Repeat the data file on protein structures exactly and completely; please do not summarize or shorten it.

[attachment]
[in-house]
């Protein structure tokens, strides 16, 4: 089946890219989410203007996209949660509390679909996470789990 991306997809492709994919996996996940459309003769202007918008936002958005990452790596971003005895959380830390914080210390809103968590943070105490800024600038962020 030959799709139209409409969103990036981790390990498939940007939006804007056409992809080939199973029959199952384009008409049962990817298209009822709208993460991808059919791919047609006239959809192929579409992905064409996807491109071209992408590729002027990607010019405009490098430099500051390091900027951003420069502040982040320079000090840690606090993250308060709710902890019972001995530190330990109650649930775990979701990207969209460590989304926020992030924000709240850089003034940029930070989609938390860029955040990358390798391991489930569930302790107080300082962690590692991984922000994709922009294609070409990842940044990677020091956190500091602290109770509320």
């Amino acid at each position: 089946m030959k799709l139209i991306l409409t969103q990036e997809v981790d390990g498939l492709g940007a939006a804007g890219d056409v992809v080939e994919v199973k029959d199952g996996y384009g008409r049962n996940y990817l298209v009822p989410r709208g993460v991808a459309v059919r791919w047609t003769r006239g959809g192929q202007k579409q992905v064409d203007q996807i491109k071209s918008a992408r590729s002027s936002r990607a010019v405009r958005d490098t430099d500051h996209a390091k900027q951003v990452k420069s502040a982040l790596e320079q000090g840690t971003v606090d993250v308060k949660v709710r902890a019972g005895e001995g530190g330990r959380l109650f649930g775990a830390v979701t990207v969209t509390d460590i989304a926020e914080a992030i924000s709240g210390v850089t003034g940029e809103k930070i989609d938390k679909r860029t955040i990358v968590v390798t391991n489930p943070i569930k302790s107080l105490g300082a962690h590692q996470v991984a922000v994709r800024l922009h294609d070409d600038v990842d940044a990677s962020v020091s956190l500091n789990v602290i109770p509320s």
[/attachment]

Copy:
[in-house]
């Protein structure tokens, strides 16, 4: 089946890219989410203007996209949660509390679909996470789990 991306997809492709994919996996996940459309003769202007918008936002958005990452790596971003005895959380830390914080210390809103968590943070105490800024600038962020 030959799709139209409409969103990036981790390990498939940007939006804007056409992809080939199973029959199952384009008409049962990817298209009822709208993460991808059919791919047609006239959809192929579409992905064409996807491109071209992408590729002027990607010019405009490098430099500051390091900027951003420069502040982040320079000090840690606090993250308060709710902890019972001995530190330990109650649930775990979701990207969209460590989304926020992030924000709240850089003034940029930070989609938390860029955040990358390798391991489930569930302790107080300082962690590692991984922000994709922009294609070409990842940044990677020091956190500091602290109770509320």
């Amino acid at each position: 089946m030959k799709l139209i991306l409409t969103q990036e997809v981790d390990g498939l492709g940007a939006a804007g890219d056409v992809v080939e994919v199973k029959d199952g996996y384009g008409r049962n996940y990817l298209v009822p989410r709208g993460v991808a459309v059919r791919w047609t003769r006239g959809g192929q202007k579409q992905v064409d203007q996807i491109k071209s918008a992408r590729s002027s936002r990607a010019v405009r958005d490098t430099d500051h996209a390091k900027q951003v990452k420069s502040a982040l790596e320079q000090g840690t971003v606090d993250v308060k949660v709710r902890a019972g005895e001995g530190g330990r959380l109650f649930g775990a830390v979701t990207v969209t509390d460590i989304a926020e914080a992030i924000s709240g210390v850089t003034g940029e809103k930070i989609d938390k679909r860029t955040i990358v968590v390798t391991n489930p943070i569930k302790s107080l105490g300082a962690h590692q996470v991984a922000v994709r800024l922009h294609d070409d600038v990842d940044a990677s962020v020091s956190l500091n789990v602290i109770p509320s």